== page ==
Fifty years ago, when Franz Wilhelmsen climbed up Franz’s run to reach the summit of Whistler Mountain, there was an outlandish claim that it would someday host the Winter Olympics.
Even though the founding father of the well established North American resort won’t be around to see his dream become reality, he’ll be looking down with a big grin.
Ski Rebel Magazine brings you back to one of the last interviews that the Norwegian born immigrant gave.
It was April 1997, five years after a near fatal fall on Blackcomb Mountain that Wilhelmsen agreed to go back up the mountain to share his story of passion and determination, with a young writer preparing to move from the resort.
We were at the top of the mountain when the larger than life figure turned to ask ‘‘why would you ever want to leave God’s country? Look at this place.’‘
We couldn’t see a thing from the top of Whistler Mountain. But it didn’t matter, because when the clouds cleared and the sun poked its way through to reveal Whistler’s majestic beauty, Wilhelmsen grinned and said ‘‘You’ll come back, I can see it in your eyes’‘.
The Norwegian business man immigrated to Canada in 1941 and made his way to Vancouver to develop Fisherman’s Cove. The storied visionary brought up some experts from the International Ski Federation (FIS) in 1960 to search for a suitable area to host the winter Olympics. The idea was to host the 1968 Winter Games in British Columbia.
After running reconnaissance by helicopter and then by foot they spotted a mountain 110 kilometres north of Vancouver without utilities or roads. After rounding up the funds from eight investors to complete a site survey they determined London Mountain (eventually renamed for its whistling marmots) had the best potential for an Olympic venue anywhere up the British Columbia coast.
2,300 shares were sold at $500 a piece to fund a gondola, lifts and a small cabin for skiers. Today, that money would barely buy a grooming machine with attachments.
The Garibaldi Lift Company (GLC) quickly galvanized vancouverites when it opened in February 1966. It wasn’t uncommon to see lift lines of a couple of hours to get up the mountain.
What made Whistler the go-to location? At the start, it was for the rugged fishing retreats and wilderness; however with time the skiing and its abundance of snow and world-class terrain has put it on the same level as the bigger known resorts of Vail, Zermatt, Val d’Isère, and other ski mammoths in the Alps.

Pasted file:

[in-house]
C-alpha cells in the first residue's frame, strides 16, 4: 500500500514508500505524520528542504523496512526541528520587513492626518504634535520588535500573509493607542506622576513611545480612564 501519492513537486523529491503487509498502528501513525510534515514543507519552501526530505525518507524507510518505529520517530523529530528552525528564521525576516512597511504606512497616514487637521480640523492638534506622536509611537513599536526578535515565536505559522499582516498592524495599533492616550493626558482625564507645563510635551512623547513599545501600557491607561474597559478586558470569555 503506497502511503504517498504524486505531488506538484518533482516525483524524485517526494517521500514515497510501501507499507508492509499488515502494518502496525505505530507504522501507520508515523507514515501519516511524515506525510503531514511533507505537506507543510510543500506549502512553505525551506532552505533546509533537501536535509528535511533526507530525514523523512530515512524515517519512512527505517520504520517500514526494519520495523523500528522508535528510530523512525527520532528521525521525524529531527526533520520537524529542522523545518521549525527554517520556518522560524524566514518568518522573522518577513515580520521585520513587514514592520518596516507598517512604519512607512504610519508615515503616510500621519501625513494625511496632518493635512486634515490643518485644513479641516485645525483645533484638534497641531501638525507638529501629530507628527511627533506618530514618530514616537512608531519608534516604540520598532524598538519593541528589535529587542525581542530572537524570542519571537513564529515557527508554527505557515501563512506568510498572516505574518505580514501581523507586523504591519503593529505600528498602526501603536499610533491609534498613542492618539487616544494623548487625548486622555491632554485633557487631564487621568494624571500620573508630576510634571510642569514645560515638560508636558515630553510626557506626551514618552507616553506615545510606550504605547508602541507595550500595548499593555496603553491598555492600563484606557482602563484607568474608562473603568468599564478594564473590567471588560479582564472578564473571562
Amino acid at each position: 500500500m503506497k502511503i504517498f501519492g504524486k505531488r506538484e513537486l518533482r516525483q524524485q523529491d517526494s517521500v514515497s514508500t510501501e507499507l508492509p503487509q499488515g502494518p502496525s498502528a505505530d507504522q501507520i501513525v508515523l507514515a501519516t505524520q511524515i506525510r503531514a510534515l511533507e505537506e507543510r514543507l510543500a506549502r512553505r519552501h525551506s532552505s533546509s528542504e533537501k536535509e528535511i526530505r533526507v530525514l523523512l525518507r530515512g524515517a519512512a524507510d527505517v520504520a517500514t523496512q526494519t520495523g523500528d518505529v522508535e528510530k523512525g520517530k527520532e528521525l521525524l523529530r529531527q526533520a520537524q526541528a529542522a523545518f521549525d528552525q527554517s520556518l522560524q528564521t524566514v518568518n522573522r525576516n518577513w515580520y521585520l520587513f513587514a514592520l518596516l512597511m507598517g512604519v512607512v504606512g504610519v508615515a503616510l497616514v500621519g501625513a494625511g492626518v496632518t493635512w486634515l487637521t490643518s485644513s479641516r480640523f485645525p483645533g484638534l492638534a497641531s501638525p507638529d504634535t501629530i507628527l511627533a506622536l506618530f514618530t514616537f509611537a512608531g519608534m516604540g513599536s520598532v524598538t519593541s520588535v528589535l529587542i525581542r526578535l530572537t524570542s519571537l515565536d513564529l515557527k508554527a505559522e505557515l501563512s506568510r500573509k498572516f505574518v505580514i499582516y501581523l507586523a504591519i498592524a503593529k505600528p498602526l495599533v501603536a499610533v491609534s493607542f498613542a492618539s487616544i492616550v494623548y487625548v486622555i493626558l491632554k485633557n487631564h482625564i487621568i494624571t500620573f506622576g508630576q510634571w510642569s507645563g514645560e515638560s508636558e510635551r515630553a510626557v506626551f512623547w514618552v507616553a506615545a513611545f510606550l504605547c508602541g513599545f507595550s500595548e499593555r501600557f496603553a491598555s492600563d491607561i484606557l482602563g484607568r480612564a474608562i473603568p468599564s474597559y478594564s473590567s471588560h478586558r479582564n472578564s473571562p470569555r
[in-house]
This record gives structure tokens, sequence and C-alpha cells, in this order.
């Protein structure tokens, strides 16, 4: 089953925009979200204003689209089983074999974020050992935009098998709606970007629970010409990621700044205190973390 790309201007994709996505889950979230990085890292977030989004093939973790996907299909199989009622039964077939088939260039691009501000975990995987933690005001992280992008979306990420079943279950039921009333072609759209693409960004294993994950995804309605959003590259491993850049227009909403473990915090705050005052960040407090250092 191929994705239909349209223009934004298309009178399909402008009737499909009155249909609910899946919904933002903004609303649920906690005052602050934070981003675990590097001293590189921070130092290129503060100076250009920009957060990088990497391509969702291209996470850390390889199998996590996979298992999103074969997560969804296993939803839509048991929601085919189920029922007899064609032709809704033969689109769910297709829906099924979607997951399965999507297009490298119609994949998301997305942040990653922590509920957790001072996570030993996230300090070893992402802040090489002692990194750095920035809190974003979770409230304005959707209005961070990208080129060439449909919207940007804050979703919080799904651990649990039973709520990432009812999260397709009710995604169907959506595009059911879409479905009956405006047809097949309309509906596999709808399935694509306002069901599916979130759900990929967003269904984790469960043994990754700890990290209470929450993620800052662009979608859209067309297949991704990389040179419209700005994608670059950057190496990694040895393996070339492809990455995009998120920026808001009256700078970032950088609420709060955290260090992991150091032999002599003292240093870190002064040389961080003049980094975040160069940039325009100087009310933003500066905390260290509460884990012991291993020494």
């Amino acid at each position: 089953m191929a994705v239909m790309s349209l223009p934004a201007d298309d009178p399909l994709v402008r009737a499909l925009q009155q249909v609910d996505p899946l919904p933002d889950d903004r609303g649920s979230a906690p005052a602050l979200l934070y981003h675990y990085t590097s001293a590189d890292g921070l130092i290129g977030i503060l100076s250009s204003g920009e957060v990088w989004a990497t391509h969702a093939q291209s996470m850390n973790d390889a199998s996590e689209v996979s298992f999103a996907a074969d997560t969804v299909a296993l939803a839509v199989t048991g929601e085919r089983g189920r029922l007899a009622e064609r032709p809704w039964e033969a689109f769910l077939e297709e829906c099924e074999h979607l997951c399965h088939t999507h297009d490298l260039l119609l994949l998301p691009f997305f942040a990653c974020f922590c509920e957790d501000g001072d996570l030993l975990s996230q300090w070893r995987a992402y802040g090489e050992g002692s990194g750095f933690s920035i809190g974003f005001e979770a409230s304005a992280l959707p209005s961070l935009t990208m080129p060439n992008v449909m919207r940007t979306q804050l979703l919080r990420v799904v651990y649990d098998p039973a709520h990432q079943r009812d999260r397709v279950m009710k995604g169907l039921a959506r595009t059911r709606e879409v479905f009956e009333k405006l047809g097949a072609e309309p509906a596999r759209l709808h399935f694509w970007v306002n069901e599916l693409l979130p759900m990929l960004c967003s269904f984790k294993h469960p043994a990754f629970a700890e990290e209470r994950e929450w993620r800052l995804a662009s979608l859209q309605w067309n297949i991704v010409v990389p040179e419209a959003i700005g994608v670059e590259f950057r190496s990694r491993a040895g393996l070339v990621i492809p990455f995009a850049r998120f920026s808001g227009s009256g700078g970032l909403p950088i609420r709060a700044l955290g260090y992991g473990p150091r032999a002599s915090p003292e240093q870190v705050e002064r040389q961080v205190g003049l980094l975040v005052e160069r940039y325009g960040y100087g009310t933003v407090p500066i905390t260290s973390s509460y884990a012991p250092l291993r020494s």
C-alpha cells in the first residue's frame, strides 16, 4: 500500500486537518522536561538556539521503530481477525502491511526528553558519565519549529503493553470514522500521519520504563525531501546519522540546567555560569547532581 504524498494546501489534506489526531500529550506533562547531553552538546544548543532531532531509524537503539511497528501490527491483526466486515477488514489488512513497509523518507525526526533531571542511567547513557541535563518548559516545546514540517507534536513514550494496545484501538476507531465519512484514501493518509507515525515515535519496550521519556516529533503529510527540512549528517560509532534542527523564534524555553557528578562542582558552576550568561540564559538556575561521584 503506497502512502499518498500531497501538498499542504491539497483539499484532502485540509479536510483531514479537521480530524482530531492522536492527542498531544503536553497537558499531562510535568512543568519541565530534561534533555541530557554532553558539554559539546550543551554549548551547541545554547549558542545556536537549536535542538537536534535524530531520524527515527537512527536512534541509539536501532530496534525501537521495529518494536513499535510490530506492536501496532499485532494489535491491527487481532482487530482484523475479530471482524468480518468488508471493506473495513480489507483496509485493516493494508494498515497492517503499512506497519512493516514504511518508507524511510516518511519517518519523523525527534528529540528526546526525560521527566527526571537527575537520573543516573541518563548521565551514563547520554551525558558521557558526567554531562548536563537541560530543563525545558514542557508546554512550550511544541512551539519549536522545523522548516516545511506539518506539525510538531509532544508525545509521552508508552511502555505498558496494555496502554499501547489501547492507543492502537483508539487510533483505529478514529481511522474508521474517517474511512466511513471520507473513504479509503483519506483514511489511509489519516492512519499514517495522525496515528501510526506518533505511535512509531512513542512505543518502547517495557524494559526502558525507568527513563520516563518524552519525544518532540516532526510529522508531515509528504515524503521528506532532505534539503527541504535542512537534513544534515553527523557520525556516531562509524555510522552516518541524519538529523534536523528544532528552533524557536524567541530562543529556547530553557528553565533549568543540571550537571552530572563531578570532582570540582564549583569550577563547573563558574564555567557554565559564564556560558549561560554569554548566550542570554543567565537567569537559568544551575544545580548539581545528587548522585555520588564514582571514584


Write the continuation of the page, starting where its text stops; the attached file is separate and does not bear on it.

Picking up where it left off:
Getting the necessary approvals to build the mountain proved to be of exceptional challenge. ‘‘When I look back at the struggles we had leading up to the permission (to build), now it’s funny. We kept on fighting a political debate and this whole thing came before elections.
Today, you’d never be able to get the authorizations, you’d have 2,000 people against the mountain development,’’ Wilhelmsen said.
During our meeting, Wilhelmsen recounted that the mountain was a huge catalyst for the province’s tourism industry and revenue generator.
There is no private company that can claim the spin-offs that the Garibaldi Lift Co. and Whistler can. Look at the additional revenue the provincial government took in from gasoline tax, the jobs, the food trucks and supplies – it’s endless,’’
In fact, Whistler was just a small town that evolved step by step into a big global ski city with the locals and their love of the mountains at the epicentre. While it experienced ownership woes in the past, Whistlerites are once again watching on the sidelines as current resort owner Intrawest sorts out its finance ledger to see how this next page in their story will turn out in just a few days.
Glowering and charming, seductive, aggravating, urbanized, savage, Whistler is a complex place blended with rich history and personality that is bigger than life. The sum of experiences that vacationers go through if just a few days, are only a fraction of the entire experience.
Today luxury residences and condos sprawl the resort and the list of celebrities that have come through reads like an endless walk of fame, but one can also find squatters living in shacks concealed in the bush.
Whistler in 2010 may not be an easy place to define, but it has come of age. And at its core remains one constant: the sinewy, snow-blessed coastal mountains where Olympic visionaries first staked their dreams three times in the past before finally being able to claim success.
Although Wilhelmsen passed away in 1998 from cancer, his titanic accomplishments and the vision he inspired of Whistler, we can only look up to him and say ‘‘job well done”.
As for the writer, Whilhelmsen was right he made it back plenty of times since leaving.
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